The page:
Last week I had the privilege of leading one of the working group discussions at PR + Marketing Camp here in Seattle along with Jeff Sandquist of Microsoft's Channel 9. A major topic of the day was social media ROI.
Even though a 2009 survey found that 84% of marketers don't actually measure the results of their social media programs, the concept of ROI is getting an increasing amount of attention. That's not surprising. We're well past the "gee whiz" phase with social media. As corporate marketing departments put more money and people into social media outreach, top-level executives at those companies want to see some tangible (read: bottom line) benefit from spending it. Yet, while there are now many more analytical tools available and a growing body of work that puts some structure around the concept of social media ROI, after the day's discussions I came away thinking that the industry as a whole is nowhere near close to reaching a consensus on what to measure, how to measure, or how to translate the results into something that non-social media-savvy executive can grasp.
Which is a problem. Because it's becoming more evident that companies that don't engage with their customers using social media are putting themselves at serious risk when something goes wrong. One example is Amazon.com. Over Easter weekend last year, Amazon faced a fast-moving firestorm of criticism when gay and lesbian titles disappeared from its sales rankings without explanation. A single blogger raised the issue on Saturday and literally overnight #AmazonFail became a trending topic on Twitter. Amazon, which had no real social media strategy or presence on any of the major social networks (and still doesn't), struggled rather ineptly to address its increasingly vociferous and angry customers and outside critics. The story made the leap from blogs and Twitter to the mainstream media in a day. Had Amazon been an active social media participant, it might have been able to tamp down the flames before they got out of control by engaging with its critics immediately and directly.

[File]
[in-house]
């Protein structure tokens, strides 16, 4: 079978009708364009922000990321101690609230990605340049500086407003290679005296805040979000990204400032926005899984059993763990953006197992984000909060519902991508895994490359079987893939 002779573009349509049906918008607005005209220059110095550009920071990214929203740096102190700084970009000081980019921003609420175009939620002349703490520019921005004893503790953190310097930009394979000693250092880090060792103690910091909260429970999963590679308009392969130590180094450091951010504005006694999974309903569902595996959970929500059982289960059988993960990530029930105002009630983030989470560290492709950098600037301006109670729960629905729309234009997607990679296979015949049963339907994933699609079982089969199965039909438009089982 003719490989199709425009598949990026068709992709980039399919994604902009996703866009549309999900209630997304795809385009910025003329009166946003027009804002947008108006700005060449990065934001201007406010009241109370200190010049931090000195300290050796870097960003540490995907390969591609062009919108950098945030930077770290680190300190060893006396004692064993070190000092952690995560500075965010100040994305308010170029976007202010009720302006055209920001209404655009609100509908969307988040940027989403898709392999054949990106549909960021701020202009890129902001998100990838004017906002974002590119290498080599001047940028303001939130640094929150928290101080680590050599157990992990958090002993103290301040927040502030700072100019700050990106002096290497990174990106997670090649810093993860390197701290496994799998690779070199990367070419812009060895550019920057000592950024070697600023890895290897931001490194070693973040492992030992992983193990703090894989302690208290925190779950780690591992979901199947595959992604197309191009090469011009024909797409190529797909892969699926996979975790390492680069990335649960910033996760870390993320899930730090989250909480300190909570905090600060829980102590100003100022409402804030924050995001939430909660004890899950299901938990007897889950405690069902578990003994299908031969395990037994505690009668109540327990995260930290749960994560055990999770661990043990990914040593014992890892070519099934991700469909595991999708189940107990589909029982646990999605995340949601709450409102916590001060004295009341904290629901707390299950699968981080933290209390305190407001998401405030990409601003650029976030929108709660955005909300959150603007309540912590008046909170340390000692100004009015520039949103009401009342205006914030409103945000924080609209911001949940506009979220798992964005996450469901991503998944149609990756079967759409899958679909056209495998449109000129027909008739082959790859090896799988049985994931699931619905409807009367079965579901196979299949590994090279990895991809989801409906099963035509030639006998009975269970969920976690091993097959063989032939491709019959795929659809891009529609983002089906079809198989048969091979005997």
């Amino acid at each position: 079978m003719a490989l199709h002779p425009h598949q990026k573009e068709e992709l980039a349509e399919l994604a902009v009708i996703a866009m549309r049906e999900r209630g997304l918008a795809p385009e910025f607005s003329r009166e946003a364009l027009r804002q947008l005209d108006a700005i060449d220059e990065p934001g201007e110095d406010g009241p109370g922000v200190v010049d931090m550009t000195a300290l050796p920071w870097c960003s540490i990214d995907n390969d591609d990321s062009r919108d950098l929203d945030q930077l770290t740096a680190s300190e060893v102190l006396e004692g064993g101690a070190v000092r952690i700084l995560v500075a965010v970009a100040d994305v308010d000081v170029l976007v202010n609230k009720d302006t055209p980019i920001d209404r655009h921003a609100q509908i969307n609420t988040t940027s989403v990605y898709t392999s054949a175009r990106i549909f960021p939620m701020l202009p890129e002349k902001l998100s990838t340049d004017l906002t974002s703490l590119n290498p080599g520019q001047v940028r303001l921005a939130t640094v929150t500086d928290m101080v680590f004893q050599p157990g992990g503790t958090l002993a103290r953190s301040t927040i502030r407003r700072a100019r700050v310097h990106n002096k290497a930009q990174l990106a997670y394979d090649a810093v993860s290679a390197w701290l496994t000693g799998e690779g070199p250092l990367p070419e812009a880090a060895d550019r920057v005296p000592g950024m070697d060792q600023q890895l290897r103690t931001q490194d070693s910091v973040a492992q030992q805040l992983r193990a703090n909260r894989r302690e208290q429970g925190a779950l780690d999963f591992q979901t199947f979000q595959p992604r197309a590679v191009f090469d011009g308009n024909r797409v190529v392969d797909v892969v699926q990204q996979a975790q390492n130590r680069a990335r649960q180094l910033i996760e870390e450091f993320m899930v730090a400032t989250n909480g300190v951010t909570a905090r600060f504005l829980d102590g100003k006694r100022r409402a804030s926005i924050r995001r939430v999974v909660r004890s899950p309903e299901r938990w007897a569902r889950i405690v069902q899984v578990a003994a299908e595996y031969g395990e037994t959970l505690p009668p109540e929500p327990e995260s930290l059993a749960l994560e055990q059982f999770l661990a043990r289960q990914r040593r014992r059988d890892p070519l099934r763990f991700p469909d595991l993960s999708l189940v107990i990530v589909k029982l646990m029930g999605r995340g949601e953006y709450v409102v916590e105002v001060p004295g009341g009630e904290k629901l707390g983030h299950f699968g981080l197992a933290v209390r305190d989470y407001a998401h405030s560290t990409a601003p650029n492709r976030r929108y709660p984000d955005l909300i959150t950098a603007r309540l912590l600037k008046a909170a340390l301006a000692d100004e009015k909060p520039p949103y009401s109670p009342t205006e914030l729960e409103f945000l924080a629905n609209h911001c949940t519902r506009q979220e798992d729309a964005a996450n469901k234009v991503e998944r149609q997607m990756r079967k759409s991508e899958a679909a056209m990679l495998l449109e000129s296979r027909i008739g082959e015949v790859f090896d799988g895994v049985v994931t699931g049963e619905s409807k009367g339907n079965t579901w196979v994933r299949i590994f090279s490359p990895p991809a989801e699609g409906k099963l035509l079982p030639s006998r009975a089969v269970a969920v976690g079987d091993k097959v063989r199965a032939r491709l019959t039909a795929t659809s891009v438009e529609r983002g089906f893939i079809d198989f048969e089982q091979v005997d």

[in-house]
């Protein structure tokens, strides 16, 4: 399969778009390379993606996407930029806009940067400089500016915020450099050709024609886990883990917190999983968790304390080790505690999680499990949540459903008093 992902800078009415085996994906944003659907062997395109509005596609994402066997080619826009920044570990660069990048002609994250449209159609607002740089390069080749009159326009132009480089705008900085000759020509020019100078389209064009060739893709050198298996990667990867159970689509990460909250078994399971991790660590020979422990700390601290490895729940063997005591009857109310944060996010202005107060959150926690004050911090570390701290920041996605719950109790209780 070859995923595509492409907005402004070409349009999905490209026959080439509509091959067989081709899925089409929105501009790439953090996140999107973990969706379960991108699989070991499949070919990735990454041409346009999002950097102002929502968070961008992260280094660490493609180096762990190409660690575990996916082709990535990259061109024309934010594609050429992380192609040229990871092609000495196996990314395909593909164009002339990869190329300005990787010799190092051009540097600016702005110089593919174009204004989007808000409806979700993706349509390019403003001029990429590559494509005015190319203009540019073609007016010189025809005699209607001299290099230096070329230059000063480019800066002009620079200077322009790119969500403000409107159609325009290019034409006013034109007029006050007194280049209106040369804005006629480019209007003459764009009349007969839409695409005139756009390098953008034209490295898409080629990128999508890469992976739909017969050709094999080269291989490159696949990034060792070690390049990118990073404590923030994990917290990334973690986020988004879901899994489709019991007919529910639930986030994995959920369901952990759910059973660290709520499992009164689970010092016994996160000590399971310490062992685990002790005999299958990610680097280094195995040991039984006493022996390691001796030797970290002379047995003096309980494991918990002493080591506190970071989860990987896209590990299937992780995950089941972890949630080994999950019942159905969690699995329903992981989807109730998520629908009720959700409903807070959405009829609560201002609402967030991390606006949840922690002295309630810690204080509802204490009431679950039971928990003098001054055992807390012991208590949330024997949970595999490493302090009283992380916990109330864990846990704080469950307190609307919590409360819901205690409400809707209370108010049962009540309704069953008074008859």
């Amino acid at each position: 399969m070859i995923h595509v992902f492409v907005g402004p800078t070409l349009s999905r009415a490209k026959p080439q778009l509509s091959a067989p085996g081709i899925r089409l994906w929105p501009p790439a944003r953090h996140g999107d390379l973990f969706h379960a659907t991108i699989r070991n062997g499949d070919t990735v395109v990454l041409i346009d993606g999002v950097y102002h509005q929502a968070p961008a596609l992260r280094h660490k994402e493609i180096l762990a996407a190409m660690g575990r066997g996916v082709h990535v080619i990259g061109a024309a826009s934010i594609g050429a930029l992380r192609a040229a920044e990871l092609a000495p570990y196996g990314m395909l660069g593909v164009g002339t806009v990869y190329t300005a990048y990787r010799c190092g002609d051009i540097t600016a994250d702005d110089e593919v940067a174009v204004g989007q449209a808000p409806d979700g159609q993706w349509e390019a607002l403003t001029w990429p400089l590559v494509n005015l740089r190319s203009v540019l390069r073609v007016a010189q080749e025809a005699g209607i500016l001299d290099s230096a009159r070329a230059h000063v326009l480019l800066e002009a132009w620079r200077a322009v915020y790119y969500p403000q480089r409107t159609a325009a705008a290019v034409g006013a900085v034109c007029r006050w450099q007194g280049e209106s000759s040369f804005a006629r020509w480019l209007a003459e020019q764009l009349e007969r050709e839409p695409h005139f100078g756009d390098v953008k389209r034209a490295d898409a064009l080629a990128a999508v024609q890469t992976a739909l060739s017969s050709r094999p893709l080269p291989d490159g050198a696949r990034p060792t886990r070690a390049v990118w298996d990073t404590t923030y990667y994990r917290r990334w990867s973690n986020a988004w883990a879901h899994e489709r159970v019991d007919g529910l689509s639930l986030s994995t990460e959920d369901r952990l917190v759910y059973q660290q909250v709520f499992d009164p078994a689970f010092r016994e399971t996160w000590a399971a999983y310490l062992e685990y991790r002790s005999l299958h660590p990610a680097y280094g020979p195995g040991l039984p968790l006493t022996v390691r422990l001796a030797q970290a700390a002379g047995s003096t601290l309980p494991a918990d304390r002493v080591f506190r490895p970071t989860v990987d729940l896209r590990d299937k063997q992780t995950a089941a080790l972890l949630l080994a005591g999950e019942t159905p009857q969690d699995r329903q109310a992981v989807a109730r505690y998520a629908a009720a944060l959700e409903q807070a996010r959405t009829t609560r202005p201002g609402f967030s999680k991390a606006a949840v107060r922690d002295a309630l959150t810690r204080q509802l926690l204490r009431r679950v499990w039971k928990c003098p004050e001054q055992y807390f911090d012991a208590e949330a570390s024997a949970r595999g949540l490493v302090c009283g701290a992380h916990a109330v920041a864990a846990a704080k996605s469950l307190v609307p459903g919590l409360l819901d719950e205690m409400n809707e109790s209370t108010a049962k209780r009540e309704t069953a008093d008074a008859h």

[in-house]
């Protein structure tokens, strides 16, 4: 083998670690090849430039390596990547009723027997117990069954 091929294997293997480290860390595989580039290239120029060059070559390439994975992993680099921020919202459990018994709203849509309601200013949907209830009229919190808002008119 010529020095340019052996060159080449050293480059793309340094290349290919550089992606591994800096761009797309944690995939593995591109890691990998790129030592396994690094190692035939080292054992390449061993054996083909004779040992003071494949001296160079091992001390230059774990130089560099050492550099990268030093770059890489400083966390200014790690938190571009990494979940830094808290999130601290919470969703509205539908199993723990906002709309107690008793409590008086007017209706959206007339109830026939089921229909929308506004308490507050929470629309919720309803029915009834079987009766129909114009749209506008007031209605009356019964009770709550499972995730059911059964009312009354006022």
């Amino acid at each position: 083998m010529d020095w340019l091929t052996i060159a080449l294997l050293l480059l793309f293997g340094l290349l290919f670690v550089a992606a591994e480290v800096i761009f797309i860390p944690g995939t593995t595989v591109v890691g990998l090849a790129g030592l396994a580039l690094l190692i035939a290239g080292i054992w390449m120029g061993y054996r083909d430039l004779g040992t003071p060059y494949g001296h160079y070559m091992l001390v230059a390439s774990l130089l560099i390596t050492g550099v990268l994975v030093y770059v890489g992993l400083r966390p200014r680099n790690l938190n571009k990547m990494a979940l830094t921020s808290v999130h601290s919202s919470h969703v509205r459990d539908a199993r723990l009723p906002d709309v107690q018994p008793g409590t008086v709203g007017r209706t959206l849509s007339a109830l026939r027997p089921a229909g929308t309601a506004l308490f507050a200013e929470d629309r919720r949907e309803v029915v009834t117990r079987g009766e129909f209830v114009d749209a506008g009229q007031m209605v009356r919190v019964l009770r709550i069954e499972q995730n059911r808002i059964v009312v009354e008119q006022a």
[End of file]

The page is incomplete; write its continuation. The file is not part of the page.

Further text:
So, what's this have to do with social media ROI? Well, here it is: in the two trading days after the rankings issue blew up online, Amazon's stock price fell nearly 5 percent even though the broader markets were largely flat and Amazon had no other news that might have caused such a drop in investor confidence. That 5 percent translated into $1.89 billion (with a B) of market capitalization for Amazon. We're talking real money.
Now, this turned out to be a minor hiccup for Amazon. By the end of the second day, they had explained the ranking issue away as a technical glitch and #amazonFAIL fell off the Twitter leader board. Amazon's stock price resumed its climb and the company suffered only mild bruises to its reputation.
But what if the problem hadn't been so simple to fix (like the problems Toyota is facing right now)? Or what if, instead of a high-flyer like Amazon, the company had been one that is on less solid ground with investors? Those losses might not have been so easily reversed.
The lesson? While it might be hard to measure social media ROI, not having a social media strategy can be very, very costly.